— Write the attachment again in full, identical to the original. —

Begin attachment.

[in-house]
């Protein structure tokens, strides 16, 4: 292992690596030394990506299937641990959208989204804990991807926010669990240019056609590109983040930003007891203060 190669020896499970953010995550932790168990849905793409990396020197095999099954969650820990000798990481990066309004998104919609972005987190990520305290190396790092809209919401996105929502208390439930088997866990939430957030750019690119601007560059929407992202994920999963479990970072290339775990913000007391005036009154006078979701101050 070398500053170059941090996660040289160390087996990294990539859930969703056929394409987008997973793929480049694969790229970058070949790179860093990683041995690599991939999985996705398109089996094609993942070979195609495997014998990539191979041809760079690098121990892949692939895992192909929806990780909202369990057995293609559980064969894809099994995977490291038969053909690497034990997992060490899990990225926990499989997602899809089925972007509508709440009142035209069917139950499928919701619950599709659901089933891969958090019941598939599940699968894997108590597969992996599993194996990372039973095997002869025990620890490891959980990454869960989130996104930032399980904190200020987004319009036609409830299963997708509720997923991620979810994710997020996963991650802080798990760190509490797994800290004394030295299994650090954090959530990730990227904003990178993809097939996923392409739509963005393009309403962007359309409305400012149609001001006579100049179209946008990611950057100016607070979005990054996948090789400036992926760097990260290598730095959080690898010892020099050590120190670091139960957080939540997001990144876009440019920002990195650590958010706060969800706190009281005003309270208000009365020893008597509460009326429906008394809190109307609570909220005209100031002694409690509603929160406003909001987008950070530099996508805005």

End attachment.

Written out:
[in-house]
């Protein structure tokens, strides 16, 4: 292992690596030394990506299937641990959208989204804990991807926010669990240019056609590109983040930003007891203060 190669020896499970953010995550932790168990849905793409990396020197095999099954969650820990000798990481990066309004998104919609972005987190990520305290190396790092809209919401996105929502208390439930088997866990939430957030750019690119601007560059929407992202994920999963479990970072290339775990913000007391005036009154006078979701101050 070398500053170059941090996660040289160390087996990294990539859930969703056929394409987008997973793929480049694969790229970058070949790179860093990683041995690599991939999985996705398109089996094609993942070979195609495997014998990539191979041809760079690098121990892949692939895992192909929806990780909202369990057995293609559980064969894809099994995977490291038969053909690497034990997992060490899990990225926990499989997602899809089925972007509508709440009142035209069917139950499928919701619950599709659901089933891969958090019941598939599940699968894997108590597969992996599993194996990372039973095997002869025990620890490891959980990454869960989130996104930032399980904190200020987004319009036609409830299963997708509720997923991620979810994710997020996963991650802080798990760190509490797994800290004394030295299994650090954090959530990730990227904003990178993809097939996923392409739509963005393009309403962007359309409305400012149609001001006579100049179209946008990611950057100016607070979005990054996948090789400036992926760097990260290598730095959080690898010892020099050590120190670091139960957080939540997001990144876009440019920002990195650590958010706060969800706190009281005003309270208000009365020893008597509460009326429906008394809190109307609570909220005209100031002694409690509603929160406003909001987008950070530099996508805005």